The illegal alien lobby is back with a vengeance. You may remember SB 60, the idiotic bill that Joe
“Gray” “Gris” Davis signed in hopes of heading off the recall that ended his career last fall. You know the rest: referendum proponents easily gathered the signatures they needed, and the new governor used them to persuade the Legislature to repeal its own bill, promising to work with them in future bills that address its security issues. Among these issues was the fact that pre-1993 licenses, like the ones that would have been issued under SB 60, imply that illegal aliens are in fact legal residents. Soon it became clear that the Governator would not sign a bill that did not distinguish illegal aliens’ licenses from those of citizens or lawful resident, a requirement which long-time illegal alien lobbyist/legislator Gil “Ha, ha, just kidding about that ‘public safety’ thing” Cedillo decried as a deal-breaker. As recently as Thursday, the Orange County Register declared the concept dead.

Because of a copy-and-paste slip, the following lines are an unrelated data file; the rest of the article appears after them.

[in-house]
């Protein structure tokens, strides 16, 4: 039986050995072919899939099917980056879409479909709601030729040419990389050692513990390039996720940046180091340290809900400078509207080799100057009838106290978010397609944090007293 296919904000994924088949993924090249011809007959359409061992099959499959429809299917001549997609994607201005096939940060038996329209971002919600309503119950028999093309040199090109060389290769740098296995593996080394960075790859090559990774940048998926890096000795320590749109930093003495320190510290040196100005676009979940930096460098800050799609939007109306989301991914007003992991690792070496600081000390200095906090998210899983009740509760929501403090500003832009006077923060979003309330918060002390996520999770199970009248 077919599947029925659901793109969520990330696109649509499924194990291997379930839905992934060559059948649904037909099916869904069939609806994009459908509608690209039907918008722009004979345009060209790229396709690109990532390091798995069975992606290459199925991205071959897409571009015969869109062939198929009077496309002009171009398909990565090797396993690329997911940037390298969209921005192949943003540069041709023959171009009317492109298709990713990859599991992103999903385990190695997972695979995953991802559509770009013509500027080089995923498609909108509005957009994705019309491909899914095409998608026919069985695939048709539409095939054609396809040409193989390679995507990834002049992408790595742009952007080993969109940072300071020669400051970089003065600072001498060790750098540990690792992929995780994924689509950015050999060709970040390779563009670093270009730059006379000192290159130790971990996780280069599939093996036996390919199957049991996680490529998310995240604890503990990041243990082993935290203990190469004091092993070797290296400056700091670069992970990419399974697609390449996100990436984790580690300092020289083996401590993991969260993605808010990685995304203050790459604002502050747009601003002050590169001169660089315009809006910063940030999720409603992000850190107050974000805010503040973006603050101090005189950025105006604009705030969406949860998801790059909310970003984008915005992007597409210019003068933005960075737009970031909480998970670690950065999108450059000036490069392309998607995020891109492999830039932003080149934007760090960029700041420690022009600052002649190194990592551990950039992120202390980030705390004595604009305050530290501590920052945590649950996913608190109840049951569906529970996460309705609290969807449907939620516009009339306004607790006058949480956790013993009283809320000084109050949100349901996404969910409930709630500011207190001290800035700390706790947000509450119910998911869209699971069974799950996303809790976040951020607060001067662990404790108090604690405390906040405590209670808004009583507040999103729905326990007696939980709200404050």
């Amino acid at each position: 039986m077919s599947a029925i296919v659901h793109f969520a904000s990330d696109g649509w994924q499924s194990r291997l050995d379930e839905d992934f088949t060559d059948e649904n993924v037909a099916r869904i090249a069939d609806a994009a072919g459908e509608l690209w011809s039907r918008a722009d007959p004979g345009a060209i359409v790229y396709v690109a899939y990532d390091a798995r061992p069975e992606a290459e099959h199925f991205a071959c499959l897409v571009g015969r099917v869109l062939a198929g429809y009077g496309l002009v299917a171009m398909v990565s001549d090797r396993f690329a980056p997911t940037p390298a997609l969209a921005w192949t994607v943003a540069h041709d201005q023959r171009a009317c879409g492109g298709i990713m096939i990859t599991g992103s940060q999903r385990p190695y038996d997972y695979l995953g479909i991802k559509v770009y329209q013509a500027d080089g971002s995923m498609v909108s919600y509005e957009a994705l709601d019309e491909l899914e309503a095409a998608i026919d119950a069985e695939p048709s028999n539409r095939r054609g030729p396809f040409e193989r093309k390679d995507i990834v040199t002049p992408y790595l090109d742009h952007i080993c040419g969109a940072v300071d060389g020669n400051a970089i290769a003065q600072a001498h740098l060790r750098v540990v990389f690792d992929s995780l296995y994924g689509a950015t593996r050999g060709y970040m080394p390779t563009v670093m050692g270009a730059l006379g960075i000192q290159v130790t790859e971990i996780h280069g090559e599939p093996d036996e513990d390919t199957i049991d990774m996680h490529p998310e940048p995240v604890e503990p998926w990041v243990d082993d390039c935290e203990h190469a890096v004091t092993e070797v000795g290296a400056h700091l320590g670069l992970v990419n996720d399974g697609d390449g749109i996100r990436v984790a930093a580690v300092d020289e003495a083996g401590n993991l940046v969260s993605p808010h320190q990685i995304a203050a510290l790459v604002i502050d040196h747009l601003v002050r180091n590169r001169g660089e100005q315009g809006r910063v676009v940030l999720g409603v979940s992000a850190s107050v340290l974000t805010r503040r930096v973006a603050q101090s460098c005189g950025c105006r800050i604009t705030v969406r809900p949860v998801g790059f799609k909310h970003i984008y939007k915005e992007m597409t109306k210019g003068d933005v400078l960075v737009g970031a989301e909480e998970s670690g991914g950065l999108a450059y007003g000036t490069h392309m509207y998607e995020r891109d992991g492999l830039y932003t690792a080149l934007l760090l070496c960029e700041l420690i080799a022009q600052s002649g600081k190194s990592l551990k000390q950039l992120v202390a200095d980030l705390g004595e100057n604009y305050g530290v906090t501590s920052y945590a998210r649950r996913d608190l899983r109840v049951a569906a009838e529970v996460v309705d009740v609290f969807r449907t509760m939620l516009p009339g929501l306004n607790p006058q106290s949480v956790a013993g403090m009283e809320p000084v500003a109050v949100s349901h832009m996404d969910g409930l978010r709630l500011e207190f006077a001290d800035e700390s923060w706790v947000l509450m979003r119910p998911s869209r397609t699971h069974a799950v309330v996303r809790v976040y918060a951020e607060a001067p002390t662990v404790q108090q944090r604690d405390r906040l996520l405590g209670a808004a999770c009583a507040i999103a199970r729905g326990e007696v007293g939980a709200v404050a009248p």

So if you are like most rational human beings, you probably thought the Fake IDs for Illegal Aliens Act was dead and buried for at least the year, if not for the remainder of Schwarzenegger’s term. Think again. Since February, Ass. Bill 2895 was a bill relating to domestic violence, which had nothing whatsoever to do with driver licenses for illegal aliens. Suddenly, on Friday, the Legislature gutted and amended the old bill out of existence, replacing it with a new bill to issue driver licenses to illegal aliens. You know “illegal aliens,” right? You know, the guys who aren’t supposed to be here, but are anyway? They’re the same guys who cryptostupid people often refer to as “undocumented workers,” regardless of whether they actually work, and regardless of whether or not adequate documentation exists to prove the illegality of their presence in this country. Once that domestic violence bill had been beaten to death by the very woman it had trusted to protect it, the abuser turned murderer easily sailed through both houses of the Legislature, on a near-party line vote. On the one hand, every single Republican – including the moderate ones that an Angry Rottweiler or a Spoon might otherwise decry as a RINO – cast a vote against this monstrosity. On the other, only three Assembly Democrats – and none in the Senate – did, with three other Democrats in each house (and again, no Republicans) abstaining.